“I’d love to sit down and talk to anyone that wants to talk about that, just to explain that it’s not just a wave of a hand, it’s not a magic wand,” Williams said. “And keep in mind, when I came in in July, I didn’t really inherit anything that was broken, so in terms of resources and how they were allocated, Sheriff (John) Rutherford did a good job at the end of his tenure with what he had to work with.”
Williams said the keys to combat crime in Jacksonville is more officers on the street and a better working relationship with the community.
"The men and women who work down in Eastside, that work in Grand Park, that work in all these other areas that are so incredibly impacted by violence, they care about this community,” Williams said. “But we have to get that message out, and we've got to connect with those communities. And as we begin to see trust, I think you'll see that tide turn.”
Bloody start to new year
Aiden's death was one of the most recent in a string of 15 homicides to start 2016.
In the first 24 hours after Aiden's death, a prayer vigil was scheduled Monday from 7-8 p.m. at Bethel Baptist Church to honor him and the others killed in Jacksonville last month. Business leaders donated money so that Crime Stoppers could offer a $20,000 reward for information leading to an arrest in the case, and Families of Slain Children held an anti-violence rally Monday to galvanize the community.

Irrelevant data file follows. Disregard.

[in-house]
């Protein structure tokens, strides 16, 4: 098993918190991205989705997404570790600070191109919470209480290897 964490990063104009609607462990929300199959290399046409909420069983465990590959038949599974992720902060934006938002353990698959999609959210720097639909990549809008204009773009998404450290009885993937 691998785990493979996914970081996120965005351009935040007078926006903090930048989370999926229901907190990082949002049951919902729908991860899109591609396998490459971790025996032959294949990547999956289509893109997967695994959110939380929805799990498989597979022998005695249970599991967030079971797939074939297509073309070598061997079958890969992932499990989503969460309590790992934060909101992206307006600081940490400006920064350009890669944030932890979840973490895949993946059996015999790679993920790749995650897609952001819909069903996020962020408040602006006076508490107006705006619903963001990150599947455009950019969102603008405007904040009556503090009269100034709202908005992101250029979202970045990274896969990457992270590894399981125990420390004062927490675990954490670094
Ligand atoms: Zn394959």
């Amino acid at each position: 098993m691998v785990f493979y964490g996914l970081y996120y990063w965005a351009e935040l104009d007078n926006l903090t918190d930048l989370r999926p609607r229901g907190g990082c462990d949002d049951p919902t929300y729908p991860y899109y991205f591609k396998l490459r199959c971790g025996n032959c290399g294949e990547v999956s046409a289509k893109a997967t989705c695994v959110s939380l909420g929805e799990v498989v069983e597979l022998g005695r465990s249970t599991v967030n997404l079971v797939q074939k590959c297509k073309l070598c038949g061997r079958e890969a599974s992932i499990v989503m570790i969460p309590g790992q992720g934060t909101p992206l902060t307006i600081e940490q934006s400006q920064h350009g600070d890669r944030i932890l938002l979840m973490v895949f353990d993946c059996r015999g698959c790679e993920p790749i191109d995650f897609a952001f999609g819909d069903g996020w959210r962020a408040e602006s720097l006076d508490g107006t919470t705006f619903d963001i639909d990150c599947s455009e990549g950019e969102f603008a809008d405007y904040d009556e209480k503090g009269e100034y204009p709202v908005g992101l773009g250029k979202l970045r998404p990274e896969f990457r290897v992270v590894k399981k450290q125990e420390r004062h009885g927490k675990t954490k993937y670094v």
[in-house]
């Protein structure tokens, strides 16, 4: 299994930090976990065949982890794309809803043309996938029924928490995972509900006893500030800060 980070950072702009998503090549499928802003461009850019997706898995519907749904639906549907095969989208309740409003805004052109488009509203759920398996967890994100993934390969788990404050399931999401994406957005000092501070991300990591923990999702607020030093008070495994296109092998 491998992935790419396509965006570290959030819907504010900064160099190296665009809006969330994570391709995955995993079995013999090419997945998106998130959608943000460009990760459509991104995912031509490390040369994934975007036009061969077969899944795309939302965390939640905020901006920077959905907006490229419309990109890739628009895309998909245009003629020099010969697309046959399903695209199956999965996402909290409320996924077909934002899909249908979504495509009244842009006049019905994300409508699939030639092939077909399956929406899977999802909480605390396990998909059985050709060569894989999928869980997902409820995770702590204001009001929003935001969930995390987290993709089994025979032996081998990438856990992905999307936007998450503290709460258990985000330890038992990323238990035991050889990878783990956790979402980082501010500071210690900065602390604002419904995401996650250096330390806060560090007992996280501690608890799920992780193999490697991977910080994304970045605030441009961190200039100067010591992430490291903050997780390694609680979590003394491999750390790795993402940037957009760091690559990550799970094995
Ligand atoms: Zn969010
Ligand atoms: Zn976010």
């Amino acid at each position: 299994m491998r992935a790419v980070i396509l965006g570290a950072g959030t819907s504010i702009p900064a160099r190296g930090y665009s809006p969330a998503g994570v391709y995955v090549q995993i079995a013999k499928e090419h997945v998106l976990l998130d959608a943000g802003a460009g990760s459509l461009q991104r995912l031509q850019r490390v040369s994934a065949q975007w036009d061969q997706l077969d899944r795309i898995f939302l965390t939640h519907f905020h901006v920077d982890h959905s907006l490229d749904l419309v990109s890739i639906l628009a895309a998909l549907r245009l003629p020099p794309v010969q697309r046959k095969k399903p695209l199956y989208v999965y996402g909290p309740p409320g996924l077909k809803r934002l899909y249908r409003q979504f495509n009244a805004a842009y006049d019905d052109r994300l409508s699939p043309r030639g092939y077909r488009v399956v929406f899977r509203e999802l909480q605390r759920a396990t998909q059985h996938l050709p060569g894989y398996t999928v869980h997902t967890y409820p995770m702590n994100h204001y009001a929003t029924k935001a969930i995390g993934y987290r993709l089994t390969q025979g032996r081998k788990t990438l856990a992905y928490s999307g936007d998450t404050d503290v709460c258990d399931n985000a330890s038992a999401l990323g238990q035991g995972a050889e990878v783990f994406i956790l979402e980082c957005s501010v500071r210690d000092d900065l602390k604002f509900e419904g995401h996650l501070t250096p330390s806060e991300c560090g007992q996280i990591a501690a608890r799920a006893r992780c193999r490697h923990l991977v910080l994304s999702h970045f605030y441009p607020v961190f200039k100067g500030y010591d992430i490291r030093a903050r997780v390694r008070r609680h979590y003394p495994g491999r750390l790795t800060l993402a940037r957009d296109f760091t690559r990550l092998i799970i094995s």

During that rally, community leaders stood side-by-side with those impacted by violence.
One of those was Sharon Randolph, whose brother, Malcolm Davis, was shot and killed last week in a drive-by.
“It's very hard, and we want justice, not only for Malcolm, but for that 22-month-old innocent baby,” Randolph said.
Aiden's death and other recent homicides prompted the Families of Slain Children rally, where the group met to talk about the violence problem and to get feedback on the city's proposed solutions.
Mayor Lenny Curry said Saturday that he is committing $1 million to the Jacksonville Sheriff’s Office to pay for overtime for officers.
“It might not hurt if they are doing something, if they are helping in the community, if they are reaching out and trying to get to know the people in the community and not killing them,” McClain said at the rally.
McClain and many of the other speakers at the rally favored a focus on prevention, instead of more policing.
She said the time for action isn't after violence occurs but before.
“If we truly care about our youth, like we say we do, and this is for the politicians in the city, you would provide our kids with infrastructure and things,” community activist Orain Reddick said. “Very simply, they have nothing to do.”
While there may be different ideas what the road to justice might look like, everyone at the rally agreed it’s a road that can’t be traveled alone.
“You can't do it alone, but it takes unity in the community,” McClain said. “Each community needs to help each other.”
McClain said her group's goal is to be able to partner with city leaders to come up with real solutions.
The phone number to call with Crime Stoppers tips is 1-866-845-TIPS. Callers can remain anonymous and be eligible for a cash reward.
Interactive map of January 2016 homicides
Point to dot where name is pointing to read details of each crime.